Cards for a Brighter Future for BC's Kids

BC Children's Hospital is proud to present the 2019 Holiday Card Collection. When you order these attractive, high quality cards, you are not only expressing your holiday sentiments with style, you are also supporting brighter futures for BC's kids.

The Auxiliary to BC Children's Hospital supports the areas of greatest need at the hospital by funding vital programs and services essential to providing the absolute best in pediatric care to the children of British Columbia.

Volunteers of the Auxiliary to the BC Children's Hospital continue to serve our patients and families with a multitude of skills, dedication and compassion. Volunteers are involved in every level of a family's experience at the hospital.

Volunteers provide hands-on support to parents and children throughout the hospital in the outpatient clinics, inpatient wards and through support to siblings and family members. The number of clinics continues to increase and volunteers are increasingly needed to provide support to families who struggle with days filled with appointments.

Casey Dyck’s Story

When Whitney Dyck looks back to the intense odyssey surrounding her son’s health crisis, she recalls the power of a single, simple word.

She and husband Dave had taken their then one-month-old baby Casey to their local hospital in Delta, BC, to check on Casey’s cold. His symptoms seemed to be getting worse, and he had trouble breathing. What happened next turned a common hospital visit into a fight to save their baby’s life. Baby Casey suffered a cardiac arrest, underwent emergency cardio-pulmonary resuscitation (CPR), and then spent 26 days in the Pediatric Intensive Care Unit (PICU) at BC Children’s to recover from a severe respiratory virus and complications of cardiac arrest.

Amid tears among their supporters and family members, and fear of losing their child, Dave and Whitney took heart in the words of nurses who surrounded them. In the beginning, [caregivers] were saying, “we’ll take this hour by hour.” Then, they said “day by day,” recalls Dave. When the nurses talked about ‘tomorrow,’ we said, “oh we're thinking about the future now!” says Whitney. It came as a huge relief in a situation they never could have predicted for their family.

Casey Dyck was born on January 29, 2016, a calm and healthy baby, a second son for the Dycks. By mid-February, the Dycks’ toddler son Jameson developed a cold. Soon after, Casey seemed to have caught it. He grew fussy and had a temperature. He was also getting congested and had mucus in and around his nose.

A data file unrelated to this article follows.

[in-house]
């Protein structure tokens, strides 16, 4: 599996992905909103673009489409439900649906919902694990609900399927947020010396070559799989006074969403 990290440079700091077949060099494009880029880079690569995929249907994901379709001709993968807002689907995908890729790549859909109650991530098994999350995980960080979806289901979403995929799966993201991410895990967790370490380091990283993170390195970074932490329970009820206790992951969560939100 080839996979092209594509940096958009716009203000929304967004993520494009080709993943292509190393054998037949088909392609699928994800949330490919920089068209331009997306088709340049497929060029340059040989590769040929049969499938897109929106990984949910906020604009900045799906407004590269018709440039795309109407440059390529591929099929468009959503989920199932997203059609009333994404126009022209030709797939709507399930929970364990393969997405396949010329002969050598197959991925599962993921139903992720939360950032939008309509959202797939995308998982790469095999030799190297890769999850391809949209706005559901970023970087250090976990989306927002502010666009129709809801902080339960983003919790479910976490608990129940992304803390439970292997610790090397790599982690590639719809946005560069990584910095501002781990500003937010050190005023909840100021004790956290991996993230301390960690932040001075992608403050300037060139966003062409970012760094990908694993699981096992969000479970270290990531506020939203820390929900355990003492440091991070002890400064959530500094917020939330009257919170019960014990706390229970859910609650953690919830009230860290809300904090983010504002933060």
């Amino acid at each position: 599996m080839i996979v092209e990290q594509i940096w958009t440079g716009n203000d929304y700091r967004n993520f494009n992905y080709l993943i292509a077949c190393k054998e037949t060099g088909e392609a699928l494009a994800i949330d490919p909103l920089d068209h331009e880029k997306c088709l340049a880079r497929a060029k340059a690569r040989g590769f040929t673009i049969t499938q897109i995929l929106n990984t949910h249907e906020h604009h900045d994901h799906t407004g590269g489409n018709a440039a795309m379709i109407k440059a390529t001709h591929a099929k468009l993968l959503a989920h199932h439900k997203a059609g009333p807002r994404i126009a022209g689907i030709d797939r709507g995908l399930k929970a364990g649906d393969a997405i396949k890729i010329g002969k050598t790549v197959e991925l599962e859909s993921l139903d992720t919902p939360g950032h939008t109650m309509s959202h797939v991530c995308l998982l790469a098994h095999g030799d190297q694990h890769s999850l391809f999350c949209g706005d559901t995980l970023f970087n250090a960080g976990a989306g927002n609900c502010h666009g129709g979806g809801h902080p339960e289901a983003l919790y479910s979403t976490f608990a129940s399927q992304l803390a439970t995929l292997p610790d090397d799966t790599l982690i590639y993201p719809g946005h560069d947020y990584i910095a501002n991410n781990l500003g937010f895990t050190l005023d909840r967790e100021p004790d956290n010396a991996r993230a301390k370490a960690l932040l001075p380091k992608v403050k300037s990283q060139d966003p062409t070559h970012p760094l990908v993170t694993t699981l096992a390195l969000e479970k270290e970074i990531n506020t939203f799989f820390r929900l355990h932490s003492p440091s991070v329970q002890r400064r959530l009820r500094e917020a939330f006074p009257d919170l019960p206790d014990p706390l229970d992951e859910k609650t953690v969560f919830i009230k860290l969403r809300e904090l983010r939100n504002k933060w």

Then, when caregivers tried to transfer Casey to another hospital, they noticed something was off. “As soon as we put him in the car seat, the nurse noticed he went white,” says Whitney. Casey was having a respiratory failure, leading to cardiac arrest. “He went from being congested to having a cardiac arrest right in front of us.”

The sense of urgency grew from there. “We were told, ‘your little boy is very, very sick,’” Whitney says. “He had gone a long time without oxygen and they had expected severe brain damage.”

Once at BC Children’s, little Casey was placed on a ventilator. The life-saving machine helped to loosen the mucus that clogged Casey’s airways and kept his lungs inflated. The ventilator had the effect of injecting about 300 breaths a minute into his body, which allowed his tiny lungs to rest and heal.

At the time, the Dycks had only one hope: that BC Children’s PICU specialists would come back with good news. Their prayers were answered. The hospital’s intensivist Dr. Sandy Pitfield told them he had found no abnormality in Casey’s brain function. “They told us, ‘your baby defies all logic,’ and we were happy with that,” says Whitney.

Looking back, the family sees Casey’s 14 days on the ventilator as a crucial element in Casey’s recovery.

Today, Casey visits BC Children’s for regular follow-up care. Whitney and Dave are grateful for the critical care their son received at the hospital. “We felt that the care was incredible,” Whitney says. “From the social workers to the intensivists, everybody was unbelievable.”